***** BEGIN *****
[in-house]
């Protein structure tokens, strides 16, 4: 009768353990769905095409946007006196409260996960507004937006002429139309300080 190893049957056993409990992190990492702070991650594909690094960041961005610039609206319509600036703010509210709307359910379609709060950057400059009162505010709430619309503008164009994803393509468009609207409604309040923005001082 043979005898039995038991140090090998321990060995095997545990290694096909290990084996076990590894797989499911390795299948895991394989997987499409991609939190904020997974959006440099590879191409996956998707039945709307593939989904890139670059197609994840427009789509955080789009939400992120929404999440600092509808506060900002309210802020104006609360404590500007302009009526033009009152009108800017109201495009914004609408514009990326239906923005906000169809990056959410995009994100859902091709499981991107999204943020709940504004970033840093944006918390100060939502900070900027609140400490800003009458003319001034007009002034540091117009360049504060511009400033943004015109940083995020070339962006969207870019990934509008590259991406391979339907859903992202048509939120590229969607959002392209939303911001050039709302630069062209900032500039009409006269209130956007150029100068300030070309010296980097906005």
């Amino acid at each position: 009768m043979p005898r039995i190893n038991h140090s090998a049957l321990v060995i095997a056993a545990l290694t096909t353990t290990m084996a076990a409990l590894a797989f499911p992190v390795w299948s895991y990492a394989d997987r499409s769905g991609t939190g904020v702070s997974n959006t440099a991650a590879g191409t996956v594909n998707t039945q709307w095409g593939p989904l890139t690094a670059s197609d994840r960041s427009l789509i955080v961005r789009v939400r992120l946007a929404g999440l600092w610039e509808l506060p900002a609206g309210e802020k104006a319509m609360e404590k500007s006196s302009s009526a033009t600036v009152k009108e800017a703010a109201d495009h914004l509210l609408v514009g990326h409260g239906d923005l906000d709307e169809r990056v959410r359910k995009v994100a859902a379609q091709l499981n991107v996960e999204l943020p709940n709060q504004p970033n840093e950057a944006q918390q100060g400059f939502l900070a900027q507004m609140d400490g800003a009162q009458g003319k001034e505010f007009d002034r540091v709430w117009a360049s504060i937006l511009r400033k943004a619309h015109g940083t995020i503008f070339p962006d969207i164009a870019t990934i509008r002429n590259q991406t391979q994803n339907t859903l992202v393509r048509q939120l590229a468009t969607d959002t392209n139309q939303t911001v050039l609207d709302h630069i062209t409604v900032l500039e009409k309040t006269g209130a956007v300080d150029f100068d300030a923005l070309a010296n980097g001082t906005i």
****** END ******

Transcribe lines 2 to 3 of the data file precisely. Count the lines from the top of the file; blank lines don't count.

């Protein structure tokens, strides 16, 4: 009768353990769905095409946007006196409260996960507004937006002429139309300080 190893049957056993409990992190990492702070991650594909690094960041961005610039609206319509600036703010509210709307359910379609709060950057400059009162505010709430619309503008164009994803393509468009609207409604309040923005001082 043979005898039995038991140090090998321990060995095997545990290694096909290990084996076990590894797989499911390795299948895991394989997987499409991609939190904020997974959006440099590879191409996956998707039945709307593939989904890139670059197609994840427009789509955080789009939400992120929404999440600092509808506060900002309210802020104006609360404590500007302009009526033009009152009108800017109201495009914004609408514009990326239906923005906000169809990056959410995009994100859902091709499981991107999204943020709940504004970033840093944006918390100060939502900070900027609140400490800003009458003319001034007009002034540091117009360049504060511009400033943004015109940083995020070339962006969207870019990934509008590259991406391979339907859903992202048509939120590229969607959002392209939303911001050039709302630069062209900032500039009409006269209130956007150029100068300030070309010296980097906005």
């Amino acid at each position: 009768m043979p005898r039995i190893n038991h140090s090998a049957l321990v060995i095997a056993a545990l290694t096909t353990t290990m084996a076990a409990l590894a797989f499911p992190v390795w299948s895991y990492a394989d997987r499409s769905g991609t939190g904020v702070s997974n959006t440099a991650a590879g191409t996956v594909n998707t039945q709307w095409g593939p989904l890139t690094a670059s197609d994840r960041s427009l789509i955080v961005r789009v939400r992120l946007a929404g999440l600092w610039e509808l506060p900002a609206g309210e802020k104006a319509m609360e404590k500007s006196s302009s009526a033009t600036v009152k009108e800017a703010a109201d495009h914004l509210l609408v514009g990326h409260g239906d923005l906000d709307e169809r990056v959410r359910k995009v994100a859902a379609q091709l499981n991107v996960e999204l943020p709940n709060q504004p970033n840093e950057a944006q918390q100060g400059f939502l900070a900027q507004m609140d400490g800003a009162q009458g003319k001034e505010f007009d002034r540091v709430w117009a360049s504060i937006l511009r400033k943004a619309h015109g940083t995020i503008f070339p962006d969207i164009a870019t990934i509008r002429n590259q991406t391979q994803n339907t859903l992202v393509r048509q939120l590229a468009t969607d959002t392209n139309q939303t911001v050039l609207d709302h630069i062209t409604v900032l500039e009409k309040t006269g209130a956007v300080d150029f100068d300030a923005l070309a010296n980097g001082t906005i």